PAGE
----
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The Figge Art Museum To Feature Henry Moore Tapestries
Two Seated Women and a Child, Henry Moore, 83.5 x 107 inches, tapestry (wool, cotton and silk), Reproduced by permission of the Henry Moore Foundation and the Henry Moore family.

DAVENPORT, IA.- The Figge Art Museum in Davenport, IA has announced plans for an exhibition of tapestries and drawings by 20th century modern master Henry Moore. Mother and Child: Henry Moore’s West Dean Tapestries opens on April 12, 2008 and will run through January 11, 2009. The exhibition will contain eight large tapestries woven in a collaborative effort between Henry Moore and the West Dean Tapestry Studio between 1975 and 1979. This is the first time that the tapestries have been displayed in the United States.

“This marks an exciting new direction for the Figge and for the local community,” said Executive Director Sean O’Harrow. “For educational purposes, to present these important works is a unique opportunity. Few have had the opportunity to have access to these monumental two-dimensional interpretive tapestries, alongside the drawings that inspired them. We are extremely appreciative of Mary Moore, who has been instrumental in bringing these important works to the Figge, as well as the Henry Moore Foundation for their assistance. We look forward to further collaborations to bring such opportunities to our museum visitors.”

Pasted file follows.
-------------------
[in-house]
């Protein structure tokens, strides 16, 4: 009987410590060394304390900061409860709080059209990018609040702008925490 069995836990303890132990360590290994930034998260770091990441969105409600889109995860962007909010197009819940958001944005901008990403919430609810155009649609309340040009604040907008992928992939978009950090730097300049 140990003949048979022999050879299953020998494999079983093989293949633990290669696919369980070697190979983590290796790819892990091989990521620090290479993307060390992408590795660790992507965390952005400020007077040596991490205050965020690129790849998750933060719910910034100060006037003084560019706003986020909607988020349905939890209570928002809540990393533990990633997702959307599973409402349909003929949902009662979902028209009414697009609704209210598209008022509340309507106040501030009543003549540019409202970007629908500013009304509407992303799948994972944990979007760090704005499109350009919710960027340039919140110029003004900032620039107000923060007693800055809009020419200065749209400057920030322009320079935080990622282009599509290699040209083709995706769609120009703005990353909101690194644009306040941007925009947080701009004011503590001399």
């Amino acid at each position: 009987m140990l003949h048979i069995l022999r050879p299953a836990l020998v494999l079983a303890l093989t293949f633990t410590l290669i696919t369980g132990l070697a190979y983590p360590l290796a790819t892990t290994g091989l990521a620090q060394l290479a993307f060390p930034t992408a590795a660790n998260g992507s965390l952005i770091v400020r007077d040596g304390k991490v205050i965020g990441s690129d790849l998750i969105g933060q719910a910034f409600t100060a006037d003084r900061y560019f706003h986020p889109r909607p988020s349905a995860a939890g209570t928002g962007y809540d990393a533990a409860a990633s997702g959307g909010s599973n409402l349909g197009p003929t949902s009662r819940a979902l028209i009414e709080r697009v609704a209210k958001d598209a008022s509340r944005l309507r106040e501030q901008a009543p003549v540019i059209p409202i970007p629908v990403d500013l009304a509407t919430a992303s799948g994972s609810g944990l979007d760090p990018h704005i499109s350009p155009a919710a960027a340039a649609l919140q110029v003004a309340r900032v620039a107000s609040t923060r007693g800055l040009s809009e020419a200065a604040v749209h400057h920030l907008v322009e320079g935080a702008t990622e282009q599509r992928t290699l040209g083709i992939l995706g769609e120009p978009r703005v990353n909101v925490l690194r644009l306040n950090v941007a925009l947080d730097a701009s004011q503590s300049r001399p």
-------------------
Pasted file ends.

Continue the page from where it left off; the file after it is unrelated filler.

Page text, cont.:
Throughout his working life Henry Moore constantly returned to the theme of the mother and child, a fundamental element in his art which he continually explored. The 'mother and child' theme dominates many of the tapestries, the drawings for which originated in the 1940s, inspired by the birth of Moore's only child, Mary. The decision to translate the drawings into tapestries coincided with the birth of Mary's own child.

Moore had previously worked with weavers to produce textile designs and, at the suggestion of his daughter, commissioned 8 tapestries to be woven at West Dean Tapestry Studio. They were exhibited in a highly acclaimed show at the Victoria and Albert Museum in London in 1980. In all Moore commissioned 23 tapestries, 10 of which now hang at the Henry Moore Foundation in Hertfordshire, England.

All of the tapestries were made from Moore’s direction, some as many as 10 times the size of the original drawing. The array of media used by Moore in his drawings presented some interesting challenges to the weavers. The tapestries represent charcoal, wax crayon, pastel, chalk and felt-tipped pen washed over with watercolor. The result is an accurate and pleasing translation of Moore drawings interpreted in wool, cotton and silk.

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